Patience is a Virtue
If you want to test your patience, try taking photos of show pigs! Pigs are notorious for doing what they want, when they want. So the fact that you want them to give their best profile photo is like asking to meet George Strait! Add the element of your photo sidekick being busy working on the grain drill and you might as well feel dang excited if you get one decent photo. Keep in mind, I often shoot photos with my iPhone because it is convenient and I always have it on me. I usually am feeding and decide to shoot some pictures.
Taking pictures of pigs is like taking photos of kids on a trampoline! Pigs move constantly so getting a picture that isn't blurry is a difficult task with a camera that has a slow shutter speed. It never fails that the ugly runt always wants to be in the front of every picture, casting a shadow on the best pig of the litter. Bribery usually comes into play while trying to get pigs to hold still long enough to get a good shot. Marshmallows, feed sacks, a barn cat, brushes or anything that will get their attention is fair game. Needless to say, it can be very frustrating and it takes patience. I'm pretty sure some couples have divorced over taking show pig pictures. When the sale of your pigs depends on how good they look in the picture, you would be willing to trade your first born child for that "perfect" photo.
When people contact me wanting pictures of pigs, I encourage them to come to the farm and look. I still believe in the old school way of show pig shopping! Go out to the farm and look at the pigs. Meet the breeder and build that relationship. Now most pigs are sold online from pictures and videos. I know that times have changed and people rely heavily on photos when they purchase pigs. I will say, we have never sold our pigs in an online sale and we have had great feeders, drive our hogs to success. So, there is a glimmer of hope for the small farms that are still hanging on to that old school mentality.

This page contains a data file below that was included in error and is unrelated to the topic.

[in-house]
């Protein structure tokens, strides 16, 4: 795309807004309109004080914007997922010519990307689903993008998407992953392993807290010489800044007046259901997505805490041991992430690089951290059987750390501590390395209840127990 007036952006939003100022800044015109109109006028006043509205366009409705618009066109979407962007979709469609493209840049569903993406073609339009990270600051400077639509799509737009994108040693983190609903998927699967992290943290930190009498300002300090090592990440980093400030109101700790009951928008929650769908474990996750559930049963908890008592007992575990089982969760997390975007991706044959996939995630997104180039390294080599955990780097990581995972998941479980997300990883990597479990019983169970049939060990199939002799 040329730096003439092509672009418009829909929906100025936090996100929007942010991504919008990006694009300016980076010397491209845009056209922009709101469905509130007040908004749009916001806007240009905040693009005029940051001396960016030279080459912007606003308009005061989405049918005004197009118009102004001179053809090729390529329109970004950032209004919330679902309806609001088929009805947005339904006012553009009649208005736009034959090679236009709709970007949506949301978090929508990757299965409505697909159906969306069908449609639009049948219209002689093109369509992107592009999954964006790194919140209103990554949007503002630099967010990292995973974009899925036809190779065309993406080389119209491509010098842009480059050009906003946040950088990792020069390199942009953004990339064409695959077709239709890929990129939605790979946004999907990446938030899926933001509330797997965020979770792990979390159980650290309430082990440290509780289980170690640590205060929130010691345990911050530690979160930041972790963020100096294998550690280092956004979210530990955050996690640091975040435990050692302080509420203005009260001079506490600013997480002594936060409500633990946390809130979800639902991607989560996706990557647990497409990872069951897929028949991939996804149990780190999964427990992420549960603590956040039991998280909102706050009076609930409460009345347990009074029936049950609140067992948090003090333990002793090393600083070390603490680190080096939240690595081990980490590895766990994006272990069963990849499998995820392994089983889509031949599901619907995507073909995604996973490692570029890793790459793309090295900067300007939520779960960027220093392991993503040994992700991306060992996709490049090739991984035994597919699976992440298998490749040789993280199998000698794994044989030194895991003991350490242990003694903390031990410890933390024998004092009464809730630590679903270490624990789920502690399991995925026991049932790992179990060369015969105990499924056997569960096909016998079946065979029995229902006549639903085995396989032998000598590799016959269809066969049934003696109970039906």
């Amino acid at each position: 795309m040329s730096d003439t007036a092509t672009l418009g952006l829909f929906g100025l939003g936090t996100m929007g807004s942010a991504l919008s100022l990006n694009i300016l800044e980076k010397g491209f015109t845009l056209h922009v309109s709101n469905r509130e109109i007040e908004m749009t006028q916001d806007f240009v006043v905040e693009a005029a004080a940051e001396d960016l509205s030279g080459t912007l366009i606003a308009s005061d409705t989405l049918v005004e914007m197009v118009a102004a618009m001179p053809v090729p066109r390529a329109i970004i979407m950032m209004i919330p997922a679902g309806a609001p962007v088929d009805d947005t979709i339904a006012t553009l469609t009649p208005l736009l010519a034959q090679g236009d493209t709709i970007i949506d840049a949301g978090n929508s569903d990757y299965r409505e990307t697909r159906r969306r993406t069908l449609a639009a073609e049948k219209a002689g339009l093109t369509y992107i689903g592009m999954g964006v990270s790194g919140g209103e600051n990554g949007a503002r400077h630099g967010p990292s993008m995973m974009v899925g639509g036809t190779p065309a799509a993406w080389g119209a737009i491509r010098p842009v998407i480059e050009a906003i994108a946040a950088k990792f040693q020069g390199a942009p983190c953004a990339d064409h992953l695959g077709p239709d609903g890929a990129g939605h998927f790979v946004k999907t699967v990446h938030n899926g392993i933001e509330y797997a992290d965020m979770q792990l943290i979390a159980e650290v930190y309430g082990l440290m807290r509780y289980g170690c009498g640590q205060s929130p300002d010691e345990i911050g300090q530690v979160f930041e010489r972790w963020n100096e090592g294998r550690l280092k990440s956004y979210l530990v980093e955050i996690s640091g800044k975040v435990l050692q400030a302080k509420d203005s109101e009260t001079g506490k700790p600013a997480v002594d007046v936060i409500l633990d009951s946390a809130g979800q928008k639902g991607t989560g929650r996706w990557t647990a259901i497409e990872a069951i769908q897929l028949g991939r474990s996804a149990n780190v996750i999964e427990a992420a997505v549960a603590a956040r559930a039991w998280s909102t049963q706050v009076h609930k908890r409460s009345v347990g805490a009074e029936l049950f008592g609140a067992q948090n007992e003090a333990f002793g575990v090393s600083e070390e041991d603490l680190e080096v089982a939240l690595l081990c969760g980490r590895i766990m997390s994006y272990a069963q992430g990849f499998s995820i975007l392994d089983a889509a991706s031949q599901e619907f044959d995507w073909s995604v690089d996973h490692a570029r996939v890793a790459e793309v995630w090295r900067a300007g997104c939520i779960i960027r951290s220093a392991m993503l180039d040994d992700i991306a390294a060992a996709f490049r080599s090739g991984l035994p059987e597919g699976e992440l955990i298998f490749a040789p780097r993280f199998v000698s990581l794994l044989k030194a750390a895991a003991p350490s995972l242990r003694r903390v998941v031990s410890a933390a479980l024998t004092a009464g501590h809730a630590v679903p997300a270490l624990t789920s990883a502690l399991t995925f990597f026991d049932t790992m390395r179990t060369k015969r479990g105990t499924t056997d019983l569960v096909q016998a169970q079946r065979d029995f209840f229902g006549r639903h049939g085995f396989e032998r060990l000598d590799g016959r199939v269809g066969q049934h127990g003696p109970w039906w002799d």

Some of my favorite memories are driving from farm to farm with my Dad, picking out show pigs. These were our special trips and I remember being full of excitement to see what pigs we would find. On one of our trips, we bought a really nice York gilt. I named the gilt Danna after Danna Goss. We bought pigs from Kent Goss for years but I really thought Danna (Kent's wife) was so cool! I thought she was knowledgeable about hogs and when I met her, she was the only female that talked hogs with my Dad and I. All the other farms were solely men producers. After I met Danna, I wanted to raise show pigs like her and so I named my gilt after her. I'm sure she doesn't remember that but I'm sure she would be flattered to have a pig named after her. Ha! I always hope to be that same example for a young girl who comes to look at our pigs. I hope she meets me and thinks that if she wanted to raise show pigs, she could.
I know that times will continue to progress and unfortunately, we will not go back to, farm to farm pig shopping. So we all will have to conform, even though I don't necessarily want to. As I wrote about the horrors of taking photos of pigs, I continue to think about the good old days. When on-farm pig shopping was a perfect way to make family memories and meet people in the agriculture industry that could make an impact on your future.